I say "allegedly," because John Underwood, a knowledgeable source, states, "The first two Campbell pictures reputed to be Earl S. Daugherty don't look anything like him. The [first] airplane is his Nieup[ort] 28 prior to mods by Joe York, who clipped the wings and installed one-piece interplane struts."
Earl Daugherty (?), Date, Location & Airplane Unknown (Source: Campbell)
While the airplanes are clearly Daugherty's, the people may not be him.
Daugherty made national headlines in 1923 by marrying his wife
while piloting his own airplane over Long Beach. He
got into the growing motion picture flying business and made
a national reputation from his work in some of the early
In 1924 Long Beach was growing rapidly and Pacific Avenue
cut through his field. He moved to what is now the
Beach Municipal Airport. In 1925 he announced
he was retiring from the rush of active flying and would
fly “by appointment only.” He continued
to deal in plane distributorships and as a west coast representative
for east coast aircraft manufacturers. Below, an undated photograph of Daugherty in his cockpit from around this period. This photo is shared by site visitor Renee Nagel, who identifies it as, "... a neat old original photo of pilot Earl S. Daugherty .... On the side of the airplane it reads Aviator Earl S. Daugherty Long Beach Cal." Santa Claus stands by the airplane, so we can probably identify the month as December.
Earl Daugherty and Santa Claus, Date Unknown (Source: Nagel)
Below, from site visitor Mike Gerow, is an outstanding,
"never-before-published photo of Earl Daugherty from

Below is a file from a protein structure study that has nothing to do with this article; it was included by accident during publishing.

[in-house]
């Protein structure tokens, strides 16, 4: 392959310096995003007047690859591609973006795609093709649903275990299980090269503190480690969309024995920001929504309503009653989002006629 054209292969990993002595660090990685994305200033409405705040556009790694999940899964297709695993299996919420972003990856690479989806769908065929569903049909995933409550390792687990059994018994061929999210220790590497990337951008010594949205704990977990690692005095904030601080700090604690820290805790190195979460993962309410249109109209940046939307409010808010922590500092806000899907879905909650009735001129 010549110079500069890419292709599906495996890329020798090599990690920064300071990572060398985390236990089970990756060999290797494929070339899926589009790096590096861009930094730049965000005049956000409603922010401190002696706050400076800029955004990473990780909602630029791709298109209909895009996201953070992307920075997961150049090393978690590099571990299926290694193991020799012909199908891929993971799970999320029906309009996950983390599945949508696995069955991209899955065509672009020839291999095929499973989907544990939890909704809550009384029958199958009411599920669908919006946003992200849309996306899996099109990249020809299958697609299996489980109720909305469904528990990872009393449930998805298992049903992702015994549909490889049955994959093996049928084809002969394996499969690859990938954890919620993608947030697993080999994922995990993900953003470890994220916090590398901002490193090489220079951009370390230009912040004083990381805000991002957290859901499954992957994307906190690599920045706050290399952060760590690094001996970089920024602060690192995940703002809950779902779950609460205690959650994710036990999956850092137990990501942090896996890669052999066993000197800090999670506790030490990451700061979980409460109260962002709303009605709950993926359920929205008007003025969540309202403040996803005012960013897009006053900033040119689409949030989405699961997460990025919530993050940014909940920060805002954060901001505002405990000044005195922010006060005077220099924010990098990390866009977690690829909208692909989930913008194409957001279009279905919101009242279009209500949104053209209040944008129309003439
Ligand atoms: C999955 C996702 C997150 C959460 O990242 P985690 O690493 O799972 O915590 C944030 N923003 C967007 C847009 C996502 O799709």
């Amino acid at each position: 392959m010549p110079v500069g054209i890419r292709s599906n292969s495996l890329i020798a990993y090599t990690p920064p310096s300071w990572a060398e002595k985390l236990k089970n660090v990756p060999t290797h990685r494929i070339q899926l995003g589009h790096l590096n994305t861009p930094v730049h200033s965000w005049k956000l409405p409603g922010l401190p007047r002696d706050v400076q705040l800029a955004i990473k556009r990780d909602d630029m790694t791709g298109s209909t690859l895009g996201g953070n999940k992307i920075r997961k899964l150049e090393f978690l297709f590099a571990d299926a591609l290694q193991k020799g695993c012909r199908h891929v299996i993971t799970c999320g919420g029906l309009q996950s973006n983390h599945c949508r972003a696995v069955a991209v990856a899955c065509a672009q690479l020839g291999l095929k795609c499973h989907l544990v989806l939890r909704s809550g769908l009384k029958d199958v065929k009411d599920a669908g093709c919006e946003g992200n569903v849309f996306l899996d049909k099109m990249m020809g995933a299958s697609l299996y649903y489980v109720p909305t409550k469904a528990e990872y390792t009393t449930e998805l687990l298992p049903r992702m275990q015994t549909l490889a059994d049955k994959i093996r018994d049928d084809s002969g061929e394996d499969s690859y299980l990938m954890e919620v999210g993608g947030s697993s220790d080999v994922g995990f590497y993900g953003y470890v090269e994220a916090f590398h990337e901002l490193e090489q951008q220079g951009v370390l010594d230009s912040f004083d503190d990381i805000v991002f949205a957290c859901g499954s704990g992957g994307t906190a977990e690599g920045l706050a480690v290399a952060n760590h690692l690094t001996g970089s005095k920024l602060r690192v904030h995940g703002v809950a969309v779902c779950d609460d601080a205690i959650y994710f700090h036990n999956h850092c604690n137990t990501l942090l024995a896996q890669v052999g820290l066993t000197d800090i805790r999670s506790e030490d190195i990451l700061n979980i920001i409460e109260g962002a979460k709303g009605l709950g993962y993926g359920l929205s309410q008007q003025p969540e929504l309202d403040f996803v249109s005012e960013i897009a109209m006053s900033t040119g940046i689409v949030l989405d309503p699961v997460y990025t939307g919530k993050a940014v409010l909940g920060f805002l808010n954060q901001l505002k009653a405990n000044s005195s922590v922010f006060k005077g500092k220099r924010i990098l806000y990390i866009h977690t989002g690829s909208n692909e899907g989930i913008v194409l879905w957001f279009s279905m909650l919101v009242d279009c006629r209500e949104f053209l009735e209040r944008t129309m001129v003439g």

my dad's collection. It's the clearest and most detailed
of the 'famous people' shots. You see E.D. standing
in front of the Ryan M-1 demonstrator [note the beautiful
tooling on the cowls and wheel covers] .... probably
taken at Long Beach c. 1927. You can use it on your site
if you wish to, but I would only ask that you please credit
T. Gerow Collection. The
original 4 x 6 print is perfectly crisp, clear and without
happy to tell you the photo is, indeed, courtesy of the Russell
T. Gerow Collection. Thanks very much, Mike. See Milo
Burcham's page for other images from Mike.
In June 1928 Daugherty became the west coast representative for
the E.M. Laird Company of Chicago, IL. He was given
a new Laird plane for demonstration work. Earl Daugherty
landed at Tucson on October 3, 1928. Again, he carried
as passenger his wife. They were westbound to Long
Beach, CA from El Paso, TX. They flew in 7617, the
new Laird LCB.
The image, left, from a period newspaper, shows him next to a Navy Vought (UO-1?). The same, but better quality, image
is viewable on the Joe
Lewis page. Earl had two months and five days more to live.
On December 8, 1928 he was flying his Laird with two passengers
at the Long Beach Municipal Airport. During a barrel
roll, the left wings collapsed and he had no chance of regaining
control. His passengers were W.E. Monfort, City Editor
for the Long Beach Press Telegram, and Elmer Starr, Manager
of the Pacific Engraving Company. None were wearing
parachutes. Daugherty packed a lot into his 42 years.
Below is notification of Daugherty's crash as it appears in the January 9, 1929 Bureau of Aeronautics Newsletter. Daugherty was an officer in the Navy Reserve. His passing was a shock to civil and military pilots alike.
Bureau of Aeronautics Newsletter, January 9, 1929 (Source: Webmaster)
The BuAeroNews of December 4, 1929 announced, below, that Long Beach Municipal Airport was officially named Daugherty Field.
Bureau of Aeronautics Newsletter, December 4, 1929 (Source: Webmaster)
THIS PAGE UPLOADED: 04/03/06 REVISED: 06/09/06, 01/02/08, 12/21/09, 03/09/11, 04/09/11, 06/2/11, 01/29/14, 11/26/14